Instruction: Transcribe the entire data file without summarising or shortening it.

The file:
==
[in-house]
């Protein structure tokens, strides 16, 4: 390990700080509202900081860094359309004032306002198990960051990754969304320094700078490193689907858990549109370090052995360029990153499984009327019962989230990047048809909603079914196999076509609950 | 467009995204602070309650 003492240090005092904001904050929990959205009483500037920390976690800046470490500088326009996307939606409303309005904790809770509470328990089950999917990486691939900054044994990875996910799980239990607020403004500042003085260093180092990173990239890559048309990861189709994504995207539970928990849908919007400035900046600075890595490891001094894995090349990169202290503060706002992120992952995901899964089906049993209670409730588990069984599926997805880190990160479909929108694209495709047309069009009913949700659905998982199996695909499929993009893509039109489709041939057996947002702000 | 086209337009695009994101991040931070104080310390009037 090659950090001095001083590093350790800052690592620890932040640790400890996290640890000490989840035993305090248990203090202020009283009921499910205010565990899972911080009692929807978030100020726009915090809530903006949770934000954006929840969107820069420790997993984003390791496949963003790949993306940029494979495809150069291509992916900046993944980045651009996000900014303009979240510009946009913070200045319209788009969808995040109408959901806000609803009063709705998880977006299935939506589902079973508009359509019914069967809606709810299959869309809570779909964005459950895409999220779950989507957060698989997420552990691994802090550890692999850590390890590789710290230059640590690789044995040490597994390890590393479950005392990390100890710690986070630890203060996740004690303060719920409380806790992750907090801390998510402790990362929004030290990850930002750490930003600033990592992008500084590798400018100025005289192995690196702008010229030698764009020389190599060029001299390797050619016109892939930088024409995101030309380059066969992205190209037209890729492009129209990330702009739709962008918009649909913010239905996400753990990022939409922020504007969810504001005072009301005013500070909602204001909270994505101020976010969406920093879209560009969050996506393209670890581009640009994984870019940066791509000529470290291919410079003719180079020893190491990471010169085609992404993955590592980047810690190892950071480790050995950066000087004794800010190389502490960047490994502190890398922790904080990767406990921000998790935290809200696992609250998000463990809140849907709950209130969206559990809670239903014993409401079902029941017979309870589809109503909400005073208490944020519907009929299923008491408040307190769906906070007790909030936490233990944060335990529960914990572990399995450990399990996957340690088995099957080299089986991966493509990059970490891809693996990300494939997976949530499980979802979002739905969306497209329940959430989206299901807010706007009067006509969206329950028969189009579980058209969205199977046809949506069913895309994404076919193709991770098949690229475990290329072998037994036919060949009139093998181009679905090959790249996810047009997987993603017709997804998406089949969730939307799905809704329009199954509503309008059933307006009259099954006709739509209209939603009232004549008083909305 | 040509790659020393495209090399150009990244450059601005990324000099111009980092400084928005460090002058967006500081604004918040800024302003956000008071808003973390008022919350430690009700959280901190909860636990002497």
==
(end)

[in-house]
């Protein structure tokens, strides 16, 4: 390990700080509202900081860094359309004032306002198990960051990754969304320094700078490193689907858990549109370090052995360029990153499984009327019962989230990047048809909603079914196999076509609950 | 467009995204602070309650 003492240090005092904001904050929990959205009483500037920390976690800046470490500088326009996307939606409303309005904790809770509470328990089950999917990486691939900054044994990875996910799980239990607020403004500042003085260093180092990173990239890559048309990861189709994504995207539970928990849908919007400035900046600075890595490891001094894995090349990169202290503060706002992120992952995901899964089906049993209670409730588990069984599926997805880190990160479909929108694209495709047309069009009913949700659905998982199996695909499929993009893509039109489709041939057996947002702000 | 086209337009695009994101991040931070104080310390009037 090659950090001095001083590093350790800052690592620890932040640790400890996290640890000490989840035993305090248990203090202020009283009921499910205010565990899972911080009692929807978030100020726009915090809530903006949770934000954006929840969107820069420790997993984003390791496949963003790949993306940029494979495809150069291509992916900046993944980045651009996000900014303009979240510009946009913070200045319209788009969808995040109408959901806000609803009063709705998880977006299935939506589902079973508009359509019914069967809606709810299959869309809570779909964005459950895409999220779950989507957060698989997420552990691994802090550890692999850590390890590789710290230059640590690789044995040490597994390890590393479950005392990390100890710690986070630890203060996740004690303060719920409380806790992750907090801390998510402790990362929004030290990850930002750490930003600033990592992008500084590798400018100025005289192995690196702008010229030698764009020389190599060029001299390797050619016109892939930088024409995101030309380059066969992205190209037209890729492009129209990330702009739709962008918009649909913010239905996400753990990022939409922020504007969810504001005072009301005013500070909602204001909270994505101020976010969406920093879209560009969050996506393209670890581009640009994984870019940066791509000529470290291919410079003719180079020893190491990471010169085609992404993955590592980047810690190892950071480790050995950066000087004794800010190389502490960047490994502190890398922790904080990767406990921000998790935290809200696992609250998000463990809140849907709950209130969206559990809670239903014993409401079902029941017979309870589809109503909400005073208490944020519907009929299923008491408040307190769906906070007790909030936490233990944060335990529960914990572990399995450990399990996957340690088995099957080299089986991966493509990059970490891809693996990300494939997976949530499980979802979002739905969306497209329940959430989206299901807010706007009067006509969206329950028969189009579980058209969205199977046809949506069913895309994404076919193709991770098949690229475990290329072998037994036919060949009139093998181009679905090959790249996810047009997987993603017709997804998406089949969730939307799905809704329009199954509503309008059933307006009259099954006709739509209209939603009232004549008083909305 | 040509790659020393495209090399150009990244450059601005990324000099111009980092400084928005460090002058967006500081604004918040800024302003956000008071808003973390008022919350430690009700959280901190909860636990002497």